Connect to Motivate Your Team: How a Leader’s Personal Concern Impacts Performance

Leaders often ask the question, “What motivates teams to do their best?”

A senior manager at a design firm noticed a designer was struggling over a floor plan and not moving it along quickly enough to meet the impending deadline. The manager was feeling pressure, anxiety and anger and wanted to just snap at her designer. She resisted the urge to express her frustration. Instead she calmed herself down by taking a short walk outside.

A few minutes later she approached the employee and asked, “What’s going on—are you okay?” He responded with a litany of his own frustrations from not having a realistic deadline, to not enough information, and to other projects with tight deadlines. He had his child’s first birthday party that weekend, which meant he couldn’t catch up by working on Saturday. He added that insufficient information and unrealistic deadlines were becoming a pattern on this team. He wondered if he could stay at this company if the work pressures were going to remain this intense.

The manager listened and responded with empathy, “I can understand how you are feeling.” She validated his feelings with, “You’re right, it is a very tight turn-around. “ She also identified with him. “I am feeling pressured by this project too.” Then, she provided partnership and offered practical help, “ How can I help you get the information you need?” Finally, she encouraged him, “I think if we put our heads together, we can get through this.”

Through their conversation the designer relaxed and felt supported. As they talked about solutions, they discovered ways of accessing more resources and making the whole project move faster. The manager was animated, transparent and upbeat and by conversations end, both were laughing.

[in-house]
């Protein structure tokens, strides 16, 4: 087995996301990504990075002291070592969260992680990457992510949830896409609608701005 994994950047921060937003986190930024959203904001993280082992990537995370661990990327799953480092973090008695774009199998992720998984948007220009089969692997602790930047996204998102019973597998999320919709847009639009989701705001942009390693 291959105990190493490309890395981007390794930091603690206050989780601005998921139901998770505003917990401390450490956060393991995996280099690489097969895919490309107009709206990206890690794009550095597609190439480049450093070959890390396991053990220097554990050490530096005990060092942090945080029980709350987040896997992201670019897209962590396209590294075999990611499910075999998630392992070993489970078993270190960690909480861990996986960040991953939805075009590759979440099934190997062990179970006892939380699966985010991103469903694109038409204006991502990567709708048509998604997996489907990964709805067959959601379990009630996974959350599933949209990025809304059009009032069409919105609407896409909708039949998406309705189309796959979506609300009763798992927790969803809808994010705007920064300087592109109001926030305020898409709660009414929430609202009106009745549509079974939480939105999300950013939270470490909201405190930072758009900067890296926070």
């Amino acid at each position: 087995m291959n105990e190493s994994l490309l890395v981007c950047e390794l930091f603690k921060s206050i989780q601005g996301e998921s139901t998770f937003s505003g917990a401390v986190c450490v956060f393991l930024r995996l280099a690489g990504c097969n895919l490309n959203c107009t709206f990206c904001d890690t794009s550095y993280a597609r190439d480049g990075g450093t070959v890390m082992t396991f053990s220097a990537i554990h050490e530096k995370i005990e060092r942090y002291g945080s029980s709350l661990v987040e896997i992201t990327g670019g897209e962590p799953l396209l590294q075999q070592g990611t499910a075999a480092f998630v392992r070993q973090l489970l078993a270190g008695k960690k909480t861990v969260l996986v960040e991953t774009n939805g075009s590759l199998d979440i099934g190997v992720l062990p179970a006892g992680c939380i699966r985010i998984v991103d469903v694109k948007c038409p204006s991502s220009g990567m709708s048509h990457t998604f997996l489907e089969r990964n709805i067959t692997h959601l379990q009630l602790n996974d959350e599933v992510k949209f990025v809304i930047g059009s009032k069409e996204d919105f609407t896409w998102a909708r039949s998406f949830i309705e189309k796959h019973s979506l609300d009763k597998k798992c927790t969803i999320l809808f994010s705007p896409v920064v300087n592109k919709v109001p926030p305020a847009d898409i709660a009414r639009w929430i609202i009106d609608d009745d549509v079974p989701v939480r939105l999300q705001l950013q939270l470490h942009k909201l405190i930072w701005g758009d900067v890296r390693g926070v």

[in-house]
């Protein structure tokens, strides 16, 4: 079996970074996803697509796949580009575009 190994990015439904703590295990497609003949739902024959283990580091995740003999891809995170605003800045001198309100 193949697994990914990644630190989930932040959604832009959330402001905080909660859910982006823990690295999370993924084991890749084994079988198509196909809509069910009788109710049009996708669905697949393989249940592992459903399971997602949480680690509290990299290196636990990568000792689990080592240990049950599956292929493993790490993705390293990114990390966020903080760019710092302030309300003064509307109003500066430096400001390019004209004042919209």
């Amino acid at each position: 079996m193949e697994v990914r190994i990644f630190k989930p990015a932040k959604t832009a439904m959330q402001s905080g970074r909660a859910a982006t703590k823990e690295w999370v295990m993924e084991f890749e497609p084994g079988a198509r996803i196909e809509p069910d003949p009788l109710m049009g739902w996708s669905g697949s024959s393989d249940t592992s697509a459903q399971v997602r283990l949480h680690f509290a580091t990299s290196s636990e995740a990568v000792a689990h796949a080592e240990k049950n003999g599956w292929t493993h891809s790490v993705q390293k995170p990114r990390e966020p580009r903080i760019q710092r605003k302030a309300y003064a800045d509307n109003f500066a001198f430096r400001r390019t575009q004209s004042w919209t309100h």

What did this manager do that was effective? She exhibited the qualities of being a Connected Leader—she was emotionally connected to herself (Self Awareness) and

recognized her own warning signs, and effectively calmed herself down before reacting negatively. Afterwards, she sought out her employee with curiosity and empathy. This approach led to honest communication and problem solving. Note that she was not afraid or threatened by his strong emotions. She welcomed and allowed him to fully express himself. Thus, he felt heard and calmed down, which led to making the situation better.

All too often leaders get irritated when their team members are struggling. They may ignore their employee, making mental notes for the next performance review or express their displeasure and chastise. Both of these options make sense when an employee has an on-going poor attitude, but otherwise productive and happy team members sometimes get stuck and this approach would jam them more. Emotionally intelligent leaders intentionally and actively seek out employee’s feelings and feedback. These leaders understand that they need to see the full reality of the situation in order to make the best decisions, even though addressing negative emotions can be uncomfortable.

Five Elements of Being a Connected Leader:

  • Emotional Self-Awareness

  • Empathy

  • Impulse Control

  • Assertiveness

  • Confidence

The emotional intelligence competencies equip leaders to be the kind of person who motivates, empowers, and helps people grow. The pay-off is a more energized team, reduced stress, positive relationships and ultimately, higher results.

Additional Resources

Performance, TeamsElaine Morris